Composition of a Battle

Twin Dragons

Well, here we at least have a movie where Jackie Chan isn't a police officer. It is a tendency for Chan to play some kind of law enforcement officer, although one of his earliest, Dragon Lord, cast him as the careless and lazy son of powerful noble, but most movies we've looked at show him as some kind of official, a "good guy" on the right side of the law. Even in films where it doesn't really play into the plot, like Rumble in the Bronx, Chan still played a cop (at least in the original release).

Twin Dragons marks the second film we're looking at, though, where Chan is in no way related to law enforcement. Released in 1992 in Asia, the film finds Chan playing two characters, a conductor and a criminal, separated at birth but reunited years later by comedic events. It actually makes for a different kind of story for us to watch, a plot line that feels miles apart from the Police Stories and Project As we've gone though so far. It's nice, even if the film itself isn't really much to speak of.

In the movie, a gangster, Crazy Kung (Kirk Wong), escapes capture at a hospital. He breaks into the room of proud parents who were just welcoming their newly born twins. He steals one of the twins, taking the baby hostage, and flees the building, pursued by a cop. In the ensuring fighting the baby is lost, rolling down a hill in a wheelchair only to get picked up by a drunken street walker who claims the baby as her own. The parents are forced to accept the baby as lost, never to be seen again.

Twenty-six years later the two twins have grown up into very different lives. The "lost" son, Bok Min (aka Boomer in the U.S> release, played by Chan) was raised by his adopted mother, becoming a bit of a thug. He hangs out with his loser buddy Tarzan (aka Tyson in the U.S> cut, played by Teddy Robin) and regularly gets into trouble with Crazy Kung and his gang. Meanwhile, the other son, Ma Yau (aka John Ma in the U.S. cut, also played by Chan), has grown up to be a famous composer and conductor. When Ma Yau come to Hong Kong for a performance, his life becomes entwined with the adventure of Bok Min, on the run from Crazy Kung. A bunch of mistaken identity shenanigans and mix-ups ensue, along with a whole lot of action.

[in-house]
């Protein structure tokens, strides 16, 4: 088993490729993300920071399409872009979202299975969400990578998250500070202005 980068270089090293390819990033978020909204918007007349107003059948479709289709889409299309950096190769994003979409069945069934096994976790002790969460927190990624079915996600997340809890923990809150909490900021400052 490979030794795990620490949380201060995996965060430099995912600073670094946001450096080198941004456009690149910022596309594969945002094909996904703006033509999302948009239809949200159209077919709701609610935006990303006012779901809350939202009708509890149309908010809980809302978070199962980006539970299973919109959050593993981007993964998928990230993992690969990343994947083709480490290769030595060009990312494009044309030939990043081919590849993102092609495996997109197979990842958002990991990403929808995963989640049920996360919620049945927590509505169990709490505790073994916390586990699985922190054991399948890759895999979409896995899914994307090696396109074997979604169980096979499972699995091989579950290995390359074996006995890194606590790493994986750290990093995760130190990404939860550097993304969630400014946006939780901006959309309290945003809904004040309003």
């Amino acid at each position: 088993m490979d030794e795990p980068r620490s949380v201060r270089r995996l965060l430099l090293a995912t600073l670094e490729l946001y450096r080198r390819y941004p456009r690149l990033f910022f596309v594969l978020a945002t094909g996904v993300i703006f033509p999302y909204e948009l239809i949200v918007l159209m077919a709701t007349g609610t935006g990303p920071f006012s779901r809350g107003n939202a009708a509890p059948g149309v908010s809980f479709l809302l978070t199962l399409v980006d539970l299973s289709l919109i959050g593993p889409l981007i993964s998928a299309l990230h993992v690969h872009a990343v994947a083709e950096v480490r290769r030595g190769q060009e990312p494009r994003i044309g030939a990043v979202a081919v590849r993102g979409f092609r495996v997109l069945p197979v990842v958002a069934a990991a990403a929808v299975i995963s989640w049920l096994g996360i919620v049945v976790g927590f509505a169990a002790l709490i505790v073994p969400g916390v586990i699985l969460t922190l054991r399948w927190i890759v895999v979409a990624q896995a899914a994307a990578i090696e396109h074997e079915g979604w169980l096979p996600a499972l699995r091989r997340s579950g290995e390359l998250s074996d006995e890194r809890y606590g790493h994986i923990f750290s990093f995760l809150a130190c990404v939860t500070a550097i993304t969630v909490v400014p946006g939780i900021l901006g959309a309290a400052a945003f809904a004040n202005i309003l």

It's easy to see the selling point of Twin Dragons: two Jackie ChanConsidered one of the greatest martial arts actors ever, Jackie Chan has a filmography long enough to put the collected works of many other actors to shame, and he did it all while constantly putting his body on the line, film after film. performances for the price of one. You get to see Jackie in two roles, each with plots of action going on around them to make for a very energetic movie. While that might have been the way the film was sold (certainly, seven years later, it was the big selling point for the 1999 U.S. release) it's really a disingenuous way to talk about the film. In reality only one of Chan's two characters, Bok Min, is a fighter and he's the main culprit in the midst of most of the action scenes. Ma Yau is there for comedic relief more than anything else.

I have to be honest, the "mistaken identity" comedy of the film felt more tiresome than amusing. The film goes to the well a lot once the two characters cross into each other's path, and it never really lets up. The first couple of times one character gets mistaken for the other it is amusing, but that's humor for a couple of minutes of the movie, not over an hour of it. But the movie seems to think it's funny to constantly cross the characters back and forth, for people to somehow be unable to figure out that, hey, there's twins running around. By the third time you see the same guy in two places at once, you'd think a light bulb would go off, but no.